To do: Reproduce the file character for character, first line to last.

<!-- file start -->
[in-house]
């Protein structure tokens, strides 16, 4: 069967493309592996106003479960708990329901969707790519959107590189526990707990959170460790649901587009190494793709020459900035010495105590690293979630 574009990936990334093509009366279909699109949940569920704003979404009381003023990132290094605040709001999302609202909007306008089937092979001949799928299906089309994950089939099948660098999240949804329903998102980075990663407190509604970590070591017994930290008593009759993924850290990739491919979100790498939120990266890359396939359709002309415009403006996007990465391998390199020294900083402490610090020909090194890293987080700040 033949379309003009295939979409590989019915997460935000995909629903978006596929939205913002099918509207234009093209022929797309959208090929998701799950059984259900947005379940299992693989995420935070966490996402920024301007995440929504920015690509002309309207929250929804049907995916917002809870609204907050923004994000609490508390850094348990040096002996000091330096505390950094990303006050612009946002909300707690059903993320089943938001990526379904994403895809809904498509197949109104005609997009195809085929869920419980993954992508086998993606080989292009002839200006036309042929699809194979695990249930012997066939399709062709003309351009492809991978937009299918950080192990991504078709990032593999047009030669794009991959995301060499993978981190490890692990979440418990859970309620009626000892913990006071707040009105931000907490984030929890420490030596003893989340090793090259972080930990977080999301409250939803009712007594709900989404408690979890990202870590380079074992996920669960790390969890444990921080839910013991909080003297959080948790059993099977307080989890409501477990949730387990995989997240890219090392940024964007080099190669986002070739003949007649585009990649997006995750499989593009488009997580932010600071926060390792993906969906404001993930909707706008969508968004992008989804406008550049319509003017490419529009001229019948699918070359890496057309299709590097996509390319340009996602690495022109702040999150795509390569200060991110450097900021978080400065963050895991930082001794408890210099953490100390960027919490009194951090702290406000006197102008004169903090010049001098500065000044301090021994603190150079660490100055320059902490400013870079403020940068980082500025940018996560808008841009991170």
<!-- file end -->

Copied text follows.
[in-house]
């Protein structure tokens, strides 16, 4: 069967493309592996106003479960708990329901969707790519959107590189526990707990959170460790649901587009190494793709020459900035010495105590690293979630 574009990936990334093509009366279909699109949940569920704003979404009381003023990132290094605040709001999302609202909007306008089937092979001949799928299906089309994950089939099948660098999240949804329903998102980075990663407190509604970590070591017994930290008593009759993924850290990739491919979100790498939120990266890359396939359709002309415009403006996007990465391998390199020294900083402490610090020909090194890293987080700040 033949379309003009295939979409590989019915997460935000995909629903978006596929939205913002099918509207234009093209022929797309959208090929998701799950059984259900947005379940299992693989995420935070966490996402920024301007995440929504920015690509002309309207929250929804049907995916917002809870609204907050923004994000609490508390850094348990040096002996000091330096505390950094990303006050612009946002909300707690059903993320089943938001990526379904994403895809809904498509197949109104005609997009195809085929869920419980993954992508086998993606080989292009002839200006036309042929699809194979695990249930012997066939399709062709003309351009492809991978937009299918950080192990991504078709990032593999047009030669794009991959995301060499993978981190490890692990979440418990859970309620009626000892913990006071707040009105931000907490984030929890420490030596003893989340090793090259972080930990977080999301409250939803009712007594709900989404408690979890990202870590380079074992996920669960790390969890444990921080839910013991909080003297959080948790059993099977307080989890409501477990949730387990995989997240890219090392940024964007080099190669986002070739003949007649585009990649997006995750499989593009488009997580932010600071926060390792993906969906404001993930909707706008969508968004992008989804406008550049319509003017490419529009001229019948699918070359890496057309299709590097996509390319340009996602690495022109702040999150795509390569200060991110450097900021978080400065963050895991930082001794408890210099953490100390960027919490009194951090702290406000006197102008004169903090010049001098500065000044301090021994603190150079660490100055320059902490400013870079403020940068980082500025940018996560808008841009991170």